Getting our head in the game

I have been pretty silent on this blog about the ongoing election, as I have directed my (almost daily) rants over to my Facebook Page. However there is one topic I figured was non-partisan enough and apropos for this blog, so I am copying it over here almost verbatim.

This Candidate-shaming thing has gotten completely out of hand.

The idea that people vying to be a Member of Parliament should not have ever expressed an opinion or uttered a word that would raise your grandmother’s eyebrow is a grotesque shift of what it means to be a community representative or a member of the “House of Commons”. Worse, it threatens the nature of our democracy and the quality of our governance.

It is hard to keep count, but there have been at least a dozen candidates from all three major parties turfed aside this election based on something they said last year – or last decade. Some may have said truly offensive things that speak to fundamental character, some may just have acknowledged the existence of sex, and used the language of his peers in talking about it. The problem in the election cycle is that we are rarely provided any context whatsoever – we are just provided a few salacious quotes from some social media stream. Soon enough, someone announces “the former Candidate’s views do not represent the Party” and the Candidate is sent down the memory hole.

There are many things wrong with this. I will try (and fail) to be concise. Beware: there may be a career-limiting four-letter word or two below.

He without sin: Ever said anything you regret? Ever had a strongly held opinion and expressed it? Ever just thrown a weakly held opinion out there to see what sticks, and after feedback, consideration, or learning, changed that opinion based on better information? Ever used sarcasm or humour to diffuse a delicate situation? Ever challenged a popular notion? If not, then your social media history and public record is probably safe from scrutiny. However, you are equally unsuited to be in a decision-making position in any organization, never mind representative government. If you have never done any of those things, you likely lack intellectual curiosity, a willingness to challenge yourself or others, and an empathy for ideas.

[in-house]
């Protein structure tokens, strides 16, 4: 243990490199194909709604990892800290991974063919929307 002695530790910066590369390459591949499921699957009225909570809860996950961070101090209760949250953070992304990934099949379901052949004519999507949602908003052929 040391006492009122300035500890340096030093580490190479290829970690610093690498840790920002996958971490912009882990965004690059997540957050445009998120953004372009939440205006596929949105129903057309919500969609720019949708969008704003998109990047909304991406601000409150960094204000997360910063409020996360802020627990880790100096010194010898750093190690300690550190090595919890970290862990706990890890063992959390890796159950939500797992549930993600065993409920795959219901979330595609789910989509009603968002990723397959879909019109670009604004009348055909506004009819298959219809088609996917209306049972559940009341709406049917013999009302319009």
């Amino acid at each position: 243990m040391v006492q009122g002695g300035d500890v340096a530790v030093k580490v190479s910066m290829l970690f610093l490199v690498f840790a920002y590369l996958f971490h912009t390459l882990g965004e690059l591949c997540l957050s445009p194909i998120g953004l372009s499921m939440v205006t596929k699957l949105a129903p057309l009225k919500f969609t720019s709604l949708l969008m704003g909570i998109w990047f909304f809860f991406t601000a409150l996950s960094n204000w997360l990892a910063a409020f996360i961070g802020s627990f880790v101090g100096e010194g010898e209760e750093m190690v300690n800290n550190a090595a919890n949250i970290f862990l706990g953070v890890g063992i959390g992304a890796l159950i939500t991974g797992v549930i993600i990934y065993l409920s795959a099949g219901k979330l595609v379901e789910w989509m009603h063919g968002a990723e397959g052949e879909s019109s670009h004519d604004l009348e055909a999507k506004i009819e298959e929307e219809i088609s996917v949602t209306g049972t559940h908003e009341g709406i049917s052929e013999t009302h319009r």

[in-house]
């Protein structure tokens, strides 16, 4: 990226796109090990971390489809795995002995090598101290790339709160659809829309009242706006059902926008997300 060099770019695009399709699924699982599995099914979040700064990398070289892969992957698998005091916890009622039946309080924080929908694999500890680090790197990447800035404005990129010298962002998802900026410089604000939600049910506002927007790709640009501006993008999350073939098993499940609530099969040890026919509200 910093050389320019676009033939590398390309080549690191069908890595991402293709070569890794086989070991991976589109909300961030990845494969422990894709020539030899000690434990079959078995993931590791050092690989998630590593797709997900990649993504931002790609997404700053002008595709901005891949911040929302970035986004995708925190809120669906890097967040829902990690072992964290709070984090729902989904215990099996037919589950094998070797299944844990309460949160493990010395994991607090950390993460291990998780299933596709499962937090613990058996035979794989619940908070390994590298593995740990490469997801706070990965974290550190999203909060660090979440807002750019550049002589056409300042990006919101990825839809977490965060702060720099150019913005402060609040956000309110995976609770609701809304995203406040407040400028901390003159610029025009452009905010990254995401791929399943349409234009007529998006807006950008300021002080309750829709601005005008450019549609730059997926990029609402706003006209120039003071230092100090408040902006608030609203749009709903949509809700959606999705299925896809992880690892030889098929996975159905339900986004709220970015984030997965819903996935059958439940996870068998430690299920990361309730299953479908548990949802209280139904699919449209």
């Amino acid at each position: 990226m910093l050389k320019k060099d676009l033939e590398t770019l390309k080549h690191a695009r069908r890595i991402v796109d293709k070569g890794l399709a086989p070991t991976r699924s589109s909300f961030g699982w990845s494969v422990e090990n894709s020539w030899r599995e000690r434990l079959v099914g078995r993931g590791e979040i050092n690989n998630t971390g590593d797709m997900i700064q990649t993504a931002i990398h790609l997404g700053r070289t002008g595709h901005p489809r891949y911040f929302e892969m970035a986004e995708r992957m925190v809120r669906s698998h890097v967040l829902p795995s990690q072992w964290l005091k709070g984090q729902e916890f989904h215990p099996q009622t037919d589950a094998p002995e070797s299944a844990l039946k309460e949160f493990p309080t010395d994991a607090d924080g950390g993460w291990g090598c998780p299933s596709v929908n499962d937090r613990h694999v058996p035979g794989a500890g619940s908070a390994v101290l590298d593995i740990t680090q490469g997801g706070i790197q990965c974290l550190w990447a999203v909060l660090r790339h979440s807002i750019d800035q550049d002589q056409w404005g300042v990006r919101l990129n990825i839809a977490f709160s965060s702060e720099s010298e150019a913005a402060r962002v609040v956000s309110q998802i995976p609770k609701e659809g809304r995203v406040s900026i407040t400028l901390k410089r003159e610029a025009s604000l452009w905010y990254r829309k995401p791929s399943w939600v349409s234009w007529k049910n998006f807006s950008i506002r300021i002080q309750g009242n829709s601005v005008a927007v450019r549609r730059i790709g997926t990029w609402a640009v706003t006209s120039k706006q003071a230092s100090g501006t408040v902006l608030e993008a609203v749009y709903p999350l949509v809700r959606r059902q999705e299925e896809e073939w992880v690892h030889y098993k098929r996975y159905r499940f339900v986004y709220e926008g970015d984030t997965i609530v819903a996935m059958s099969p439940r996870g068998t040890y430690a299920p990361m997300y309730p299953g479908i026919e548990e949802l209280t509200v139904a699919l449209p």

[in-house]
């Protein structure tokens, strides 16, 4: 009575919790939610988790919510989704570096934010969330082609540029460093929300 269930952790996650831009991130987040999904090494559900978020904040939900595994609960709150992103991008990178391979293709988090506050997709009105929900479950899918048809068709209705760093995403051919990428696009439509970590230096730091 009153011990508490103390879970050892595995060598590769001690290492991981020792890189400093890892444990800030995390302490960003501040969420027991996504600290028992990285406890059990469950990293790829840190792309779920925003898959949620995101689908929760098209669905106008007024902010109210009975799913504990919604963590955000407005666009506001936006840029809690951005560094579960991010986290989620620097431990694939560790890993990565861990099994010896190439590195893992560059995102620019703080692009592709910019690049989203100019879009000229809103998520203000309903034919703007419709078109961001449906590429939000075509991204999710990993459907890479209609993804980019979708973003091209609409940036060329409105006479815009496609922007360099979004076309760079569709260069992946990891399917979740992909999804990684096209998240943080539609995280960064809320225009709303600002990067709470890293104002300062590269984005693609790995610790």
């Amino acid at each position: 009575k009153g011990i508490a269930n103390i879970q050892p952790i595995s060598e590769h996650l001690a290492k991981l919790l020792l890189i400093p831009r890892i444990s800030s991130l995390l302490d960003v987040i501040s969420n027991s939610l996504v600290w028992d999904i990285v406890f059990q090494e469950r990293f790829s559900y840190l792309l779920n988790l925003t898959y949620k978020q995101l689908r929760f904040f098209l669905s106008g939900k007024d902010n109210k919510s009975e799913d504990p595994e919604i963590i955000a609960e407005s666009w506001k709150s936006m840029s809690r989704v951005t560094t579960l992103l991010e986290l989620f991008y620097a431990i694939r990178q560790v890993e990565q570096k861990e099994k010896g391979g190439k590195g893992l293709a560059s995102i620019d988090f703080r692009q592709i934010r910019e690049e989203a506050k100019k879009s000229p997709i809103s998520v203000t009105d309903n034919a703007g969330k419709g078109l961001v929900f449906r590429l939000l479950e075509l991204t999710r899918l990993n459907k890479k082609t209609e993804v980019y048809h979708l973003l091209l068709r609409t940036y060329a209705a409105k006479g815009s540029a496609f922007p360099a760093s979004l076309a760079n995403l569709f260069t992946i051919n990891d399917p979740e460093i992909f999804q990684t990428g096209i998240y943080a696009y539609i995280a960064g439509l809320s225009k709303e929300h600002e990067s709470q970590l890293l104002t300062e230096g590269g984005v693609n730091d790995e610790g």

Selection towards older, duller people: If you have no social media history, you are likely over 35, and as much as I appreciate and value your experience and knowledge, we also need some young, fresh ideas in politics. If you have no record of challenging norms, you are probably not a very interesting person, and don’t bring anything to the table with which it is not already overflowing. Regression to the mean is a bad thing for leaders and governments.

It hurts our understanding of candidates: We currently have a raft of candidates, mostly from one party, and including local candidates here in New West, who have practically no media (traditional or social) profile. We have no idea who they are except for their scripted Bio pages. Their entire history and public record has apparently been scrubbed clean, for fear of missing one 4-letter word. It is like they popped into existence at the nomination meeting, and since then have only forwarded Tweets from Head Office. With few of them showing up for public events (all to avoid the gaffe, of course), most of us have no practical opportunity to know who these people are. I don’t mean to shock you here, but I guarantee they all have flaws, and that doesn’t mean they aren’t good people trying to serve their community. It hurts local representation when we try to shame them for a cheap news story.

It is a barrier to participation: Who wants to put themselves up for this scrutiny? Why would any person with the talent and energy to do good work for their community risk being embarrassed nationally because of an essay they wrote in their second year comparative religion class, or because they once wrote a positive review of a Biggie album that referred to “the gang lifestyle”? Why would you even want to work on a campaign or be a vocal supporter when there is a risk of some faux-outrage tarnish rubbing off on good people?

It is meaningless: There are three hundred and thirty-eight seats; more than a thousand candidates. We can spend our time digging through them all to try to find a time a local no-hope candidate said “blow job” on a rap lyrics website. But we should ask if that is really deserving of column inches when the last two elections resulted in people from the winning party going to jail for cheating, when for the second time during this election members of the Prime Minister’s Office are being named in sworn testimony during criminal proceedings, when we have no action on climate change, when we have more than a thousand murdered and missing women, when salmon stocks are collapsing and refugees are flooding Europe and our leaders are offering three very different visions of Canada…

There is an election going on, people! The polls are too close to call! Get your damn head in the game!

One comment on “Getting our head in the game

  1. Good grief, yes! I was thinking this very thing the other day when the Liberal candidate dropped out because she had expressed views on the use of cannabis that were not official LPC dogma. The party supports legalization, for crying out loud, but can’t stomach running a candidate that actually advocates cannabis use?

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